NOTE: These instructions are for people who want to contribute Go source code changes. If you just want to run ethereum, use the regular Installation Instructions.
This document is the entry point for developers of the Go implementation of Ethereum. Developers here refer to the hands-on: who are interested in build, develop, debug, submit a bug report or pull request or contribute code to go-ethereum.
Thank you for considering to help out with the source code! We welcome contributions from anyone on the internet, and are grateful for even the smallest of fixes!
GitHub is used to track issues and contribute code, suggestions, feature requests or documentation.
If you’d like to contribute to go-ethereum, please fork, fix, commit and send a pull request (PR) for the maintainers to review and merge into the main code base. If you wish to submit more complex changes though, please check up with the core devs in the go-ethereum Discord Server. to ensure those changes are in line with the general philosophy of the project and/or get some early feedback. This can reduce your effort as well as speeding up our review and merge procedures.
PRs need to be based on and opened against the
master branch (unless by explicit
agreement, you contribute to a complex feature branch).
Your PR will be reviewed according to the Code Review guidelines.
We encourage a PR early approach, meaning you create the PR the earliest even without the fix/feature. This will let core devs and other volunteers know you picked up an issue. These early PRs should indicate ‘in progress’ status.
Building and Testing
We assume that you have Go installed. Please use Go version 1.13 or later. We use the gc toolchain for development, which you can get from the Go downloads page.
go-ethereum is a Go module, and uses the Go modules system to manage
GOPATH is not required to build go-ethereum.
Switch to the go-ethereum repository root directory.
You can build all code using the go tool, placing the resulting binary in
go install -v ./...
go-ethereum exectuables can be built individually. To build just geth, use:
go install -v ./cmd/geth
If you want to compile geth for an architecture that differs from your host, please consult our cross compilation guide.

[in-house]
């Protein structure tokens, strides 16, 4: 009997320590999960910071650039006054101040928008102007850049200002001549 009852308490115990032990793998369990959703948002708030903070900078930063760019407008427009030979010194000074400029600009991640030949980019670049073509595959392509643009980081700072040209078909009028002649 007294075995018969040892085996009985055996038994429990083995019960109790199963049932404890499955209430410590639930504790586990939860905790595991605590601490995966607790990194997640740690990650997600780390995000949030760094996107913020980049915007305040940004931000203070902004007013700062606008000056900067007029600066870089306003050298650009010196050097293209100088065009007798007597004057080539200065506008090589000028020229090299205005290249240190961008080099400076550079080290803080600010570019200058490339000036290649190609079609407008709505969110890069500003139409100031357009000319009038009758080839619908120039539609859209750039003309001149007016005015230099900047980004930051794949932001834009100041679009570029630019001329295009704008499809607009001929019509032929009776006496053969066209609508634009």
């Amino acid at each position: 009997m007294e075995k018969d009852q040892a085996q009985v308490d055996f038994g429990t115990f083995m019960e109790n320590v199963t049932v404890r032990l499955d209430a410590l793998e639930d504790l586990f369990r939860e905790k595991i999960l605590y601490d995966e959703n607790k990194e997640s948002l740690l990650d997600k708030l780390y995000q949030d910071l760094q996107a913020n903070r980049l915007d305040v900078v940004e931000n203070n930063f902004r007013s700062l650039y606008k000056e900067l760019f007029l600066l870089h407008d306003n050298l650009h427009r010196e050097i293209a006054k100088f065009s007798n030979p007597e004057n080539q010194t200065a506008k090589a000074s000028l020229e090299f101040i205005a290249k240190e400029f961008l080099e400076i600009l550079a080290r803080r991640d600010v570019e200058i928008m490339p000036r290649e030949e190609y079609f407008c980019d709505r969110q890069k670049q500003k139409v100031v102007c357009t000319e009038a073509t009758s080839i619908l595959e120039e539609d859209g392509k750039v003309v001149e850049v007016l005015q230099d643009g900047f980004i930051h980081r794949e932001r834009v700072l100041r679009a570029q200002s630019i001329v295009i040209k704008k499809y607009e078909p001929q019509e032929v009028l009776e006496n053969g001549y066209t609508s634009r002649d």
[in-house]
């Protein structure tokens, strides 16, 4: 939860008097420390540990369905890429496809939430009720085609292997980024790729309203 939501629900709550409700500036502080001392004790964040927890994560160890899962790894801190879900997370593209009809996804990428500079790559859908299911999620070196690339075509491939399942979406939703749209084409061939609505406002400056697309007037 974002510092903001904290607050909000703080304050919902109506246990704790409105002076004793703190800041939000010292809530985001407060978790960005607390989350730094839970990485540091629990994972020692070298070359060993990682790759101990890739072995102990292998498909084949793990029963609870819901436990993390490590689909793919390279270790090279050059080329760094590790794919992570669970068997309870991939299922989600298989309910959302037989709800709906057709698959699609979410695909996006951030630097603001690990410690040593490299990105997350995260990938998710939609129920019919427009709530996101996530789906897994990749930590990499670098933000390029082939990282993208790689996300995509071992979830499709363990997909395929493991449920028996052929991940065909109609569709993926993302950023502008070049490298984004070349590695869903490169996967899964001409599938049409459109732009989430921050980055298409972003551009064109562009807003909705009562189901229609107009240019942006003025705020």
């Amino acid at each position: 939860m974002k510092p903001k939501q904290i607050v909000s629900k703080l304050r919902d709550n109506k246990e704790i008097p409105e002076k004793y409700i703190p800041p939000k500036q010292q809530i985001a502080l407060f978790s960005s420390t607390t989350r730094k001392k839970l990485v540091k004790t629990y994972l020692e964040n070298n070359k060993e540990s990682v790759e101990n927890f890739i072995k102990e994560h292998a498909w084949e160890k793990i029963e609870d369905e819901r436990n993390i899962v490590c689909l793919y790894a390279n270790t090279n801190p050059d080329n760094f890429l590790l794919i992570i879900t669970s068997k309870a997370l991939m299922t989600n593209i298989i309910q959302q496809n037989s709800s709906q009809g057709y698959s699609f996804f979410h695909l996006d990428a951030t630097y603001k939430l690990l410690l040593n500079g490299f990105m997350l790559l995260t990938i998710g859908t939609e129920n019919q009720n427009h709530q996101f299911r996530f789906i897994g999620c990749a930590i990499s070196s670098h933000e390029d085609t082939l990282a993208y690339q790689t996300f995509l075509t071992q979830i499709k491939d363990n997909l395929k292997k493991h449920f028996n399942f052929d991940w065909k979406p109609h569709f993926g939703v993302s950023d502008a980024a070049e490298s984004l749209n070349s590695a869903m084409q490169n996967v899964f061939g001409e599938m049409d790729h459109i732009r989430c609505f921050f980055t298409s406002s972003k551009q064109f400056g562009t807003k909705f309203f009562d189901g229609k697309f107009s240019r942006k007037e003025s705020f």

Testing a package:
go test -v ./eth
Running an individual test:
go test -v ./eth -run TestMethod
Note: here all tests with prefix TestMethod will be run, so if you got TestMethod, TestMethod1, then both tests will run.
Running benchmarks, eg.:
go test -v -bench . -run BenchmarkJoin
For more information, see the go test flags documentation.
Getting Stack Traces
geth is started with the
--pprof option, a debugging HTTP server is made available
on port 6060. You can bring up http://localhost:6060/debug/pprof to see the heap,
running routines etc. By clicking “full goroutine stack dump” you can generate a trace
that is useful for debugging.
Note that if you run multiple instances of
geth, this port will only work for the first
instance that was launched. If you want to generate stacktraces for these other instances,
you need to start them up choosing an alternative pprof port. Make sure you are
redirecting stderr to a logfile.
geth -port=30300 -verbosity 5 --pprof --pprof.port 6060 2>> /tmp/00.glog geth -port=30301 -verbosity 5 --pprof --pprof.port 6061 2>> /tmp/01.glog geth -port=30302 -verbosity 5 --pprof --pprof.port 6062 2>> /tmp/02.glog
Alternatively if you want to kill the clients (in case they hang or stalled syncing, etc)
and have the stacktrace too, you can use the
-QUIT signal with
killall -QUIT geth
This will dump stack traces for each instance to their respective log file.